UK

Civil nuclear police: Working to 65 'physically impossible'

Sellafield nuclear power plant Image copyright PA
Image caption The Civil Nuclear Constabulary guards nuclear sites, such as Sellafield in Cumbria

Representatives of 1,250 armed police officers who protect UK civil nuclear sites have challenged a rule forcing them to work beyond the age of 60.

While most UK police can retire at 60, Civil Nuclear Constabulary officers must work until 65 under a new law.

The Civil Nuclear Police Federation says it will be "physically impossible" for officers in their mid-60s to protect the public from terrorism.

It has taken the case to London's High Court to try to get the rule changed.

It argues its officers have the most physically demanding role in the police service and will not be able to maintain their standards of fitness and weapons proficiency into their 60s.

A government spokesperson said the Civil Nuclear Police Authority - which oversees the Civil Nuclear Constabulary (CNC) - was "considering how to implement changes and reforms".

The changes were brought in as part of the Public Service Pensions Act.

Legal 'anomaly'

The standard retirement age for almost all police in the UK is 60, with many able to leave on a full pension in their 50s.

But under the new laws affecting public service workers - due to take effect next April - CNC officers will have to work until they are 65, and eventually 68, to receive their pension.

The federation believes this is due to a legal anomaly, and is trying to persuade the High Court that its officers should be exempt from the retirement age rise.

Martin Westgate QC, representing the federation, told the High Court that if the ruling stood, it would put CNC officers "out of step with the vast majority of police officers".

Operational demands on officers in other territorial forces were variable and they could move posts if they were no longer able to meet the highest standards, he argued.

However, he told the court that option was not available to the CNC, which he argued was intended to be a 100% firearms capable force.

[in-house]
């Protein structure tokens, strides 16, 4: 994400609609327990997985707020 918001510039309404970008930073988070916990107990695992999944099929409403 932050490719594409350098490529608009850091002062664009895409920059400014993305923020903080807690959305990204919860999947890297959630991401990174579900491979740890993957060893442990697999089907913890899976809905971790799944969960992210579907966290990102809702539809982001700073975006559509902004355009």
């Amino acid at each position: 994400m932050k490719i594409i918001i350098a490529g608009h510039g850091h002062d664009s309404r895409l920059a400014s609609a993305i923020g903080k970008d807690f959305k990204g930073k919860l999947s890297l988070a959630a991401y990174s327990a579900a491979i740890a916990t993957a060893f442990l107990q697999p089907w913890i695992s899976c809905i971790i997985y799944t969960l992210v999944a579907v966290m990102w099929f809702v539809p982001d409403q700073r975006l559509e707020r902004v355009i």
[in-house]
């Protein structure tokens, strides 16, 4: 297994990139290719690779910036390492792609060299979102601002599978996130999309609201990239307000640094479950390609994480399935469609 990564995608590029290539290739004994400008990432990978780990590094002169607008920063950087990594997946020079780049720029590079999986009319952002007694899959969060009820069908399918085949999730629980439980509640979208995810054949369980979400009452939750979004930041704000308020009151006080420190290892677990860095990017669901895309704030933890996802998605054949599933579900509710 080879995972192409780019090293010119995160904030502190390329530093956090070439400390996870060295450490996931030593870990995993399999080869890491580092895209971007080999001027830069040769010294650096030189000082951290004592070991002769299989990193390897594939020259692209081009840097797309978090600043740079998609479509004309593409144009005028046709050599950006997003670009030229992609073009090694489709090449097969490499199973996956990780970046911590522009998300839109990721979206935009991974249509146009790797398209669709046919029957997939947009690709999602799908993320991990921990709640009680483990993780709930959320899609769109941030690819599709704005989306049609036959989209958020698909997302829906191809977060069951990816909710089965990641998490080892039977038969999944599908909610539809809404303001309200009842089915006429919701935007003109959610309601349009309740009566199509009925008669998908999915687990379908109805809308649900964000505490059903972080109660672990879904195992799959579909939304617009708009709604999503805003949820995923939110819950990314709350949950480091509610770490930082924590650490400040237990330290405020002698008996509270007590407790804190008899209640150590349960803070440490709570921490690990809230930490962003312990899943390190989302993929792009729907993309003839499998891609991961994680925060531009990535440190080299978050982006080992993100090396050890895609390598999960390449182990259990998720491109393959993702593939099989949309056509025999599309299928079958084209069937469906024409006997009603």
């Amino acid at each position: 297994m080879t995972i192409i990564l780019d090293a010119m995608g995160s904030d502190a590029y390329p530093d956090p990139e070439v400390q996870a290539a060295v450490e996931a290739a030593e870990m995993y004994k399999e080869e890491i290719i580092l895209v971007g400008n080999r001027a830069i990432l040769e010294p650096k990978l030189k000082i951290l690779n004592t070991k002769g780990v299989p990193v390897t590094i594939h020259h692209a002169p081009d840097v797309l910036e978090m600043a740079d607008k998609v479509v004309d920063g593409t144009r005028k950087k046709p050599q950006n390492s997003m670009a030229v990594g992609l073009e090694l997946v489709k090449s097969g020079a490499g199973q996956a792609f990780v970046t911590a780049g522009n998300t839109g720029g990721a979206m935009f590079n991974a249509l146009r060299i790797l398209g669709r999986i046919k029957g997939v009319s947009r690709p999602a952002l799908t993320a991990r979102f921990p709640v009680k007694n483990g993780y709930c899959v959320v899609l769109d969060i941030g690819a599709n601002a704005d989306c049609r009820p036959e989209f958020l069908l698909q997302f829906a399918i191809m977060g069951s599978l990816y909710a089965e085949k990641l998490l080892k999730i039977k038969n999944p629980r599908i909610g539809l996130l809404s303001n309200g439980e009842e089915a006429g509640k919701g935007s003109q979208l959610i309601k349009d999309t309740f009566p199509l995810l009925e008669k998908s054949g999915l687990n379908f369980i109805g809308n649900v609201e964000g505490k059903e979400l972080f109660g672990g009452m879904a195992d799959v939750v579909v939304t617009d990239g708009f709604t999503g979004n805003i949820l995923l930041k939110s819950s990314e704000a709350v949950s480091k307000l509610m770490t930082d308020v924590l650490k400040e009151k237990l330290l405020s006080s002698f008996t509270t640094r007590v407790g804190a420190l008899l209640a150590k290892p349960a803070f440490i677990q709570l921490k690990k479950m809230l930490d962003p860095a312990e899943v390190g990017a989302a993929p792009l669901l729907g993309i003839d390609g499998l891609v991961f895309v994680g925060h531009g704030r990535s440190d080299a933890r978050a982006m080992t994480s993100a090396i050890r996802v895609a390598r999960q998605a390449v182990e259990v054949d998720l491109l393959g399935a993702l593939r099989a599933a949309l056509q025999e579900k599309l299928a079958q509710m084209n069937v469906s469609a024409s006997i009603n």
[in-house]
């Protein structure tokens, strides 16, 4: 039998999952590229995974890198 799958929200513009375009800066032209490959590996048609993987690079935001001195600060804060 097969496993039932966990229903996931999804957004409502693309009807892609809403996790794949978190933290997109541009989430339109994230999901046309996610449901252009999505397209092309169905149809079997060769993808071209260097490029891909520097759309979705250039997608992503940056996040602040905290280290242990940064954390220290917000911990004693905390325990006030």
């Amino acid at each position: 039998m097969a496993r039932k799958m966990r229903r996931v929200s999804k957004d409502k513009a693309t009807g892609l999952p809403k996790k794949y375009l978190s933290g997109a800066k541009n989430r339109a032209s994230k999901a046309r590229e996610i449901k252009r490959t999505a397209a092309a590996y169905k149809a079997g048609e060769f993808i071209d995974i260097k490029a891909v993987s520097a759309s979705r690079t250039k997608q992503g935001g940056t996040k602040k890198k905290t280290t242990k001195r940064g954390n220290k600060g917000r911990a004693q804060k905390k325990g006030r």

Analysis

By Danny Shaw, BBC home affairs correspondent

Unlike other forces that are in the headlines nearly every day - the Met, West Midlands and Greater Manchester Police, for example - you don't hear a lot about the Civil Nuclear Constabulary.

Much of its work goes unseen, guarding nuclear sites in remote corners of the UK and protecting material in transit.

However, it is vital work, particularly at a time when the terrorism threat level is graded "severe" with an attack assessed as "highly likely".

That's one reason why its officers are incensed - and baffled - by pension changes which mean they'd have to work until at least 65 before retiring.

The problem, it seems, is that when the new rules were being drawn up under the coalition government, the CNC, which is the responsibility of the energy minister, wasn't treated the same as other forces, which were permitted by the home secretary at the time, Theresa May, to maintain a retirement age of 60.


Chief executive Nigel Dennis said it was "regrettable that we have been forced to take legal action".

"As a police force the CNC is the fittest body in the UK because of our role in protecting nuclear assets and our more recently acquired role of protecting the wider public against terrorist outrages," he said.

"It makes no sense that we should be saddled through inappropriate legislation with a retirement age which we have little or no hope of reaching.

"Neither can I believe that the public will feel protected if eventually we have aggressively armed police officers in their mid-60s being deployed against terrorists."

Mrs Justice Nicola Davies has said she will give her ruling on Friday afternoon.

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